When considering the anatomy of the eye, it is important to first consider the orbit as a whole.
The orbit is the term used to describe the region which contains the extraocular muscles, nerves and blood vessels, the lacrimal gland, the optic nerve and of course the eye itself.
Given the orbit forms a relatively enclosed space, any changes to the structures within it can have an effect on the entire contents. An increase in volume, caused by space occupying lesions, can lead to the eye being moved forwards within its orbit.
Clinically, this presents as exophthalmos, often with third eyelid protrusion. The more common conditions of the orbit which may cause exophthalmos include retrobulbar abscesses, cysts, neoplasms and myositis of surrounding musculature. Conversely, if the volume of contents reduces, the eye can move backwards within the orbit, presenting as enophthalmos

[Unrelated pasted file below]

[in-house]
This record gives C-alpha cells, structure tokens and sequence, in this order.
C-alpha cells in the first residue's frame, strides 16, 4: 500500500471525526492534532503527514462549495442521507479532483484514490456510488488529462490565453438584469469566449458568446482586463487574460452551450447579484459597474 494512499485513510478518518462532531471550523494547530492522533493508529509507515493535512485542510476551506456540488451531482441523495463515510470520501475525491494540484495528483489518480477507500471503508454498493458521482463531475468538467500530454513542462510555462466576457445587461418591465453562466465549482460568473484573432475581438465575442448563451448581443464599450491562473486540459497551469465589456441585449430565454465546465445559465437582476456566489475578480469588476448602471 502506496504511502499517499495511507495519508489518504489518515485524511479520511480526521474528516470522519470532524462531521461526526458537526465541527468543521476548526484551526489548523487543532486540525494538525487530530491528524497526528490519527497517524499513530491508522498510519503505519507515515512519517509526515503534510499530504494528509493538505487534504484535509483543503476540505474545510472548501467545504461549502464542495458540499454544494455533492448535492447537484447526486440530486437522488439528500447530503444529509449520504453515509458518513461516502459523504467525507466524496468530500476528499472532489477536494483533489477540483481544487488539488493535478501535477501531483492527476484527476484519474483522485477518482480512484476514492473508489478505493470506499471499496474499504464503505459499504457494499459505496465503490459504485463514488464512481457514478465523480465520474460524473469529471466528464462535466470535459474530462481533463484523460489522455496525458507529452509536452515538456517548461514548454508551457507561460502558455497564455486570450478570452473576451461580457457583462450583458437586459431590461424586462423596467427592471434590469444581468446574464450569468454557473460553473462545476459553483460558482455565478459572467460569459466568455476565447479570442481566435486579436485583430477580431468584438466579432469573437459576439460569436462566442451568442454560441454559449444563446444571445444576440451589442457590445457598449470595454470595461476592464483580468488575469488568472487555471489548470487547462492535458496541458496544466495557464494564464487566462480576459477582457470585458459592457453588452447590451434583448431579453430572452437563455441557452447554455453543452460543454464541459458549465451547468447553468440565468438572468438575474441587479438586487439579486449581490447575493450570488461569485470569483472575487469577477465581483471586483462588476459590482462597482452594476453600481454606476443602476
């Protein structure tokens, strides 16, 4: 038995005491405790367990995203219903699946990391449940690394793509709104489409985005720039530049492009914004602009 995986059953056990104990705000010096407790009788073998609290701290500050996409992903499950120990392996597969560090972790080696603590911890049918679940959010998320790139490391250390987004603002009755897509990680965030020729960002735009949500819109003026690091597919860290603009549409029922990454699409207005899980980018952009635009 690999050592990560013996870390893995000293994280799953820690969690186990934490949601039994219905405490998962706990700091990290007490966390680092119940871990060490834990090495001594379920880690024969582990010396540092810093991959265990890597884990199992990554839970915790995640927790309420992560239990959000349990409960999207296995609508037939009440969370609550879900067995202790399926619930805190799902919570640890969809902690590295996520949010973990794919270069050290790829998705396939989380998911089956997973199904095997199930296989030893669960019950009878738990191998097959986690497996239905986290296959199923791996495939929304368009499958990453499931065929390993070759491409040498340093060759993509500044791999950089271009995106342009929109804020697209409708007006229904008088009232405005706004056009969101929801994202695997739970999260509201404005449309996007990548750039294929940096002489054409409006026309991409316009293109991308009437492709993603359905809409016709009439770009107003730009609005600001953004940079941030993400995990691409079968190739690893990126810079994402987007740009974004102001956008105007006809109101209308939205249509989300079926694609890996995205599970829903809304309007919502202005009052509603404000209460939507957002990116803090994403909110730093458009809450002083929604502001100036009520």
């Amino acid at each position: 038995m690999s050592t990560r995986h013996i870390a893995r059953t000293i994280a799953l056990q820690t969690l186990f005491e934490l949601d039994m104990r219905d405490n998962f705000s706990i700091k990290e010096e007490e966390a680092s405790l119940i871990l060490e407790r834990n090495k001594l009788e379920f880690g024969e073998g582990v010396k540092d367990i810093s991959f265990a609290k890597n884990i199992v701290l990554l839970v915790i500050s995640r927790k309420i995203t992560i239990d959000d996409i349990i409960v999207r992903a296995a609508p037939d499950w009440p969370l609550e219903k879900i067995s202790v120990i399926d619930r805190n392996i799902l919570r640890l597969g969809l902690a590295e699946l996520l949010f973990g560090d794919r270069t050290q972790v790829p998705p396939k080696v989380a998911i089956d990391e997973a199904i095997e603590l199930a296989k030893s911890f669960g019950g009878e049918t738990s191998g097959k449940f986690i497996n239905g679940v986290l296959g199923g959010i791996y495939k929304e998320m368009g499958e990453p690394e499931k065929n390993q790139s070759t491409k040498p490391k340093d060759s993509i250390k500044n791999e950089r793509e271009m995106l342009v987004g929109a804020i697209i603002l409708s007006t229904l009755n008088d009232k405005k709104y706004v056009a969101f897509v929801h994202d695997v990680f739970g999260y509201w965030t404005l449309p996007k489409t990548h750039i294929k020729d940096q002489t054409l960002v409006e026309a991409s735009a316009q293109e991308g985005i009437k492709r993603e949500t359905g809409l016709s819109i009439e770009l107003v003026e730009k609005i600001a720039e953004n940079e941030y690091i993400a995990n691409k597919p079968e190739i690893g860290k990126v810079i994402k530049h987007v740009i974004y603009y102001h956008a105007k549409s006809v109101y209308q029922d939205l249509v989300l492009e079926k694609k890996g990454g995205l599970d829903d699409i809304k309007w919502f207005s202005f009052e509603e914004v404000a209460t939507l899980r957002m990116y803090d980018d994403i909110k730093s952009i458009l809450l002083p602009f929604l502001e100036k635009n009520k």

The lacrimal system is made up of multiple different components which have two main functions.
The first function is secretion of the tear film. The tear film covers both the conjunctiva and the cornea and is integral to the health of these structures. The actions of the tear film include lubrication, cleansing/disinfection and supply of nutrients and oxygen to the cornea. It is important to evaluate the tear film where conjunctival or corneal disease is present.
The second function of the lacrimal system is excretion. Around 25% of the tear film is lost by evaporation, however the remainder drains into lacrimal puncta through their associated canaliculi, through the lacrimal sac, the nasolacrimal duct and eventually ending up in the nasal cavity.
Problems with the lacrimal system can include issues with:
• Secretion and/or distribution of the tear film or its components
• Drainage (either due to overproduction of tears or failure of excretion)